As with most industries in the U.S., scrap recycling is fraught with older generations including baby boomers who have, until recently, dominated the space. Although some well-experienced recycling professionals have thus far resisted passing the torch to Generation X or millennials, a quantifiable shift now is occurring.
At the ISRI 2018 Convention and Exposition in Las Vegas, two members of ISRI’s newly launched Century Club — for retired or semi-retired industry veterans — joined two panelists from the association’s Young Executives group at a light-hearted workshop focused on scrap industry generational differences and changes.
The panelists punctuated a theme pervasive throughout many of the programs, workshops and receptions at this year's convention — successful intergenerational learning and sharing. Cooperation involves attention to older generations' vast institutional knowledge and transferring it to new industry entrants, as well as trusting younger generations' abilities, knowledge and fresh ideas.
Evolving industry practices
Some in the scrap recycling industry rely on tradition rather than innovation with operations, but in many instances, upcoming generations are changing that pattern.
The introduction of computers and other business management technology into recycling has had a profound effect, panelists said. The act of corresponding via email, quickly accessing information on the internet and "being able to read about the markets in the morning," is a drastic change, said Brandi Harleaux, chief operations officer at South Post Oak Recycling Center and a member of Young Executives.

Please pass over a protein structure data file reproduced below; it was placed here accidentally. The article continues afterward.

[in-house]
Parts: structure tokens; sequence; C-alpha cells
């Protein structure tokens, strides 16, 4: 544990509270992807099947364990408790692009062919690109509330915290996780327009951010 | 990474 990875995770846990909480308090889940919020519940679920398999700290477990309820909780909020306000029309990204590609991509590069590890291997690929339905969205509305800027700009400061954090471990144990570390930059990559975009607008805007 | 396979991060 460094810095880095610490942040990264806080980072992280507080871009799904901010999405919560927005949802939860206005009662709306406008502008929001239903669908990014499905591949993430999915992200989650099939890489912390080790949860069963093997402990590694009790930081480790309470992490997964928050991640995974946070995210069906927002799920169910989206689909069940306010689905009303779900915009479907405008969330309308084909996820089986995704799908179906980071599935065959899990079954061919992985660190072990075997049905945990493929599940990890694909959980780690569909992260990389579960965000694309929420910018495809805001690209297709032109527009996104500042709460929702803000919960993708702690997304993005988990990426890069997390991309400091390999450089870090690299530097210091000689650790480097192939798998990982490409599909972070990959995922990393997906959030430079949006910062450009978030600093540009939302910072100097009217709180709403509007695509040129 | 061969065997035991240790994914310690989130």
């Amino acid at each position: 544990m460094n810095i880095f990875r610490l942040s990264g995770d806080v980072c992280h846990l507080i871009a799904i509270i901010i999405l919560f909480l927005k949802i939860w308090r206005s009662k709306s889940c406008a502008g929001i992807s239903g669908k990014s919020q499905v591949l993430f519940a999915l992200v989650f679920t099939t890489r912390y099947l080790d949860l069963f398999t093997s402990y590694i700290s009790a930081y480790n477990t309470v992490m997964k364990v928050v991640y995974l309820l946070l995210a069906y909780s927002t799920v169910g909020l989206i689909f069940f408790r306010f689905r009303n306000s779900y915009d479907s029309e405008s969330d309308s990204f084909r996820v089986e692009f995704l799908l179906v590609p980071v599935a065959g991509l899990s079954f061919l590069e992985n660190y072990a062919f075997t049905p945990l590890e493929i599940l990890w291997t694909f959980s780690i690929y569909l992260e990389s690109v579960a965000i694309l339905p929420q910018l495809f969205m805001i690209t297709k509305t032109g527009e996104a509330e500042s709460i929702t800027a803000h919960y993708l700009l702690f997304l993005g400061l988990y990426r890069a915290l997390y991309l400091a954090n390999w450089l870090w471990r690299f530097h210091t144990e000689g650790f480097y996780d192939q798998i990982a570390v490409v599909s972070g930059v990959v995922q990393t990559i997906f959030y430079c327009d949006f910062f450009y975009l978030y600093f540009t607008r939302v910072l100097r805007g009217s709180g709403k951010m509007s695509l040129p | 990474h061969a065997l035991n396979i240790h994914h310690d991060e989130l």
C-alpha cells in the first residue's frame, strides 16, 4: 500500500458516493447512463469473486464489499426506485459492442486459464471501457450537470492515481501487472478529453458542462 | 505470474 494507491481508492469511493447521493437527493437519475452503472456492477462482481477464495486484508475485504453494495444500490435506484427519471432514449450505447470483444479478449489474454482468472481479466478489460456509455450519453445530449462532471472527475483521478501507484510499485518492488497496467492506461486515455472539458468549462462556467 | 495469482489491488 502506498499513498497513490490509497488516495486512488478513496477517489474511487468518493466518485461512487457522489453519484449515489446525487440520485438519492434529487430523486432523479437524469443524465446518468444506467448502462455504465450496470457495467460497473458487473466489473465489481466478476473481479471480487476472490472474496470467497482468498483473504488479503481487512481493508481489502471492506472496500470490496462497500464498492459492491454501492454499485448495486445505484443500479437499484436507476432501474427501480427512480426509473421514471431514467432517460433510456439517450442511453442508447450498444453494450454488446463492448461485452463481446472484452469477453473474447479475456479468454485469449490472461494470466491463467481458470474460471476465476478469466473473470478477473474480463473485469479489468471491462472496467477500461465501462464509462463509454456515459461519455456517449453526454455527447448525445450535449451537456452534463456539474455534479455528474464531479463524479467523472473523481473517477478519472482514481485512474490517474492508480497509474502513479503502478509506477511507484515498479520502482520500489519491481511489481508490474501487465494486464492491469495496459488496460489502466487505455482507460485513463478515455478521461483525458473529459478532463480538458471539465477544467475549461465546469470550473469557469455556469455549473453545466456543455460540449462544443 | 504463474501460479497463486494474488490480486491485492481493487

The advent of handheld electronic analyzers to identify metals and plastics instead of testing materials with sparks and acid is another shift. "We don’t do that anymore," said Dan Garvin, president of Colorado Iron & Metal and a member of Young Executives. "Part of me is very sad about that because it’s a lost art form," but the other part appreciates the speed and efficiency of handheld analyzers.
Just like the greater recycling community, panelists from different generations disagreed on some aspects of this innovation. "The handheld units that I’ve seen over the years are a good introductory tool, but they do not guarantee [accurate] analysis," said Barry Hunter, president of Hunter Alloys and Century Club member.